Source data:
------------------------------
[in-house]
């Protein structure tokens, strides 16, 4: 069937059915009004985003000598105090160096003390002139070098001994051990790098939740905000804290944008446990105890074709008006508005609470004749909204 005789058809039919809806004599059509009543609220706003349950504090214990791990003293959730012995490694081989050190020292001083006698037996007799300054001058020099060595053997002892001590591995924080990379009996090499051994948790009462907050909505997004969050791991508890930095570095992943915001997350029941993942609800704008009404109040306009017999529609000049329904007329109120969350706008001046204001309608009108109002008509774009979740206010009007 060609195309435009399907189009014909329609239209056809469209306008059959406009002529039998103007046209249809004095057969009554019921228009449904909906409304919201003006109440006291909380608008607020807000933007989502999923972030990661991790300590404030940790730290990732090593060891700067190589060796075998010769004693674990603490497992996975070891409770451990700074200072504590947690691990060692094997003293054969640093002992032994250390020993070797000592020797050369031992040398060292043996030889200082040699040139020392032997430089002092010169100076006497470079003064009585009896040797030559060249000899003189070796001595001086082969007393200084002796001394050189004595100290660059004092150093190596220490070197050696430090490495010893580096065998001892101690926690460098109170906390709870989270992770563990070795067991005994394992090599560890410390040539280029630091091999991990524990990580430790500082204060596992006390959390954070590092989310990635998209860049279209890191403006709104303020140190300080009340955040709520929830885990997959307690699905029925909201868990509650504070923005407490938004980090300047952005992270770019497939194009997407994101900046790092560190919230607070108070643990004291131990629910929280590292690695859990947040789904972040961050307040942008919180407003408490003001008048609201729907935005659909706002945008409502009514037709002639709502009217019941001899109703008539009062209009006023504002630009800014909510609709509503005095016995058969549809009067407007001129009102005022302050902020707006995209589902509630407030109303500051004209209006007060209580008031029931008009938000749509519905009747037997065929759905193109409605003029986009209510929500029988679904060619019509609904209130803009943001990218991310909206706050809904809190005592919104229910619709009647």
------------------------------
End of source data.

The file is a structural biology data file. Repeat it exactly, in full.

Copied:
[in-house]
């Protein structure tokens, strides 16, 4: 069937059915009004985003000598105090160096003390002139070098001994051990790098939740905000804290944008446990105890074709008006508005609470004749909204 005789058809039919809806004599059509009543609220706003349950504090214990791990003293959730012995490694081989050190020292001083006698037996007799300054001058020099060595053997002892001590591995924080990379009996090499051994948790009462907050909505997004969050791991508890930095570095992943915001997350029941993942609800704008009404109040306009017999529609000049329904007329109120969350706008001046204001309608009108109002008509774009979740206010009007 060609195309435009399907189009014909329609239209056809469209306008059959406009002529039998103007046209249809004095057969009554019921228009449904909906409304919201003006109440006291909380608008607020807000933007989502999923972030990661991790300590404030940790730290990732090593060891700067190589060796075998010769004693674990603490497992996975070891409770451990700074200072504590947690691990060692094997003293054969640093002992032994250390020993070797000592020797050369031992040398060292043996030889200082040699040139020392032997430089002092010169100076006497470079003064009585009896040797030559060249000899003189070796001595001086082969007393200084002796001394050189004595100290660059004092150093190596220490070197050696430090490495010893580096065998001892101690926690460098109170906390709870989270992770563990070795067991005994394992090599560890410390040539280029630091091999991990524990990580430790500082204060596992006390959390954070590092989310990635998209860049279209890191403006709104303020140190300080009340955040709520929830885990997959307690699905029925909201868990509650504070923005407490938004980090300047952005992270770019497939194009997407994101900046790092560190919230607070108070643990004291131990629910929280590292690695859990947040789904972040961050307040942008919180407003408490003001008048609201729907935005659909706002945008409502009514037709002639709502009217019941001899109703008539009062209009006023504002630009800014909510609709509503005095016995058969549809009067407007001129009102005022302050902020707006995209589902509630407030109303500051004209209006007060209580008031029931008009938000749509519905009747037997065929759905193109409605003029986009209510929500029988679904060619019509609904209130803009943001990218991310909206706050809904809190005592919104229910619709009647």